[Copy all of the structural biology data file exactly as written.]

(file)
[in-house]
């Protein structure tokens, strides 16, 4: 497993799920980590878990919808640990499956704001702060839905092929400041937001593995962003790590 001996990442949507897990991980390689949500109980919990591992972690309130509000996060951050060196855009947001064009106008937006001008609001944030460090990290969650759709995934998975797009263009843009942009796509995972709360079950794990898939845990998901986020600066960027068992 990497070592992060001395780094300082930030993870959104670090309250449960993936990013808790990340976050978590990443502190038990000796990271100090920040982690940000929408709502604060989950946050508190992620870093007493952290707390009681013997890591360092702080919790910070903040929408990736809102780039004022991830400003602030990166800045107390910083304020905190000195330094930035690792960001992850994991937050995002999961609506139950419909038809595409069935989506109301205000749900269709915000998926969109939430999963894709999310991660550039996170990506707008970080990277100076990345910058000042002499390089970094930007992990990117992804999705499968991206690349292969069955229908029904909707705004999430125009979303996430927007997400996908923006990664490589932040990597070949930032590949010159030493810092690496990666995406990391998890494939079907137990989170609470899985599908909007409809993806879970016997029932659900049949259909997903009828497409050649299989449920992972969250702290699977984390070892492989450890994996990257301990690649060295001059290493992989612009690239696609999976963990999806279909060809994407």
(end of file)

[in-house]
């Protein structure tokens, strides 16, 4: 497993799920980590878990919808640990499956704001702060839905092929400041937001593995962003790590 001996990442949507897990991980390689949500109980919990591992972690309130509000996060951050060196855009947001064009106008937006001008609001944030460090990290969650759709995934998975797009263009843009942009796509995972709360079950794990898939845990998901986020600066960027068992 990497070592992060001395780094300082930030993870959104670090309250449960993936990013808790990340976050978590990443502190038990000796990271100090920040982690940000929408709502604060989950946050508190992620870093007493952290707390009681013997890591360092702080919790910070903040929408990736809102780039004022991830400003602030990166800045107390910083304020905190000195330094930035690792960001992850994991937050995002999961609506139950419909038809595409069935989506109301205000749900269709915000998926969109939430999963894709999310991660550039996170990506707008970080990277100076990345910058000042002499390089970094930007992990990117992804999705499968991206690349292969069955229908029904909707705004999430125009979303996430927007997400996908923006990664490589932040990597070949930032590949010159030493810092690496990666995406990391998890494939079907137990989170609470899985599908909007409809993806879970016997029932659900049949259909997903009828497409050649299989449920992972969250702290699977984390070892492989450890994996990257301990690649060295001059290493992989612009690239696609999976963990999806279909060809994407």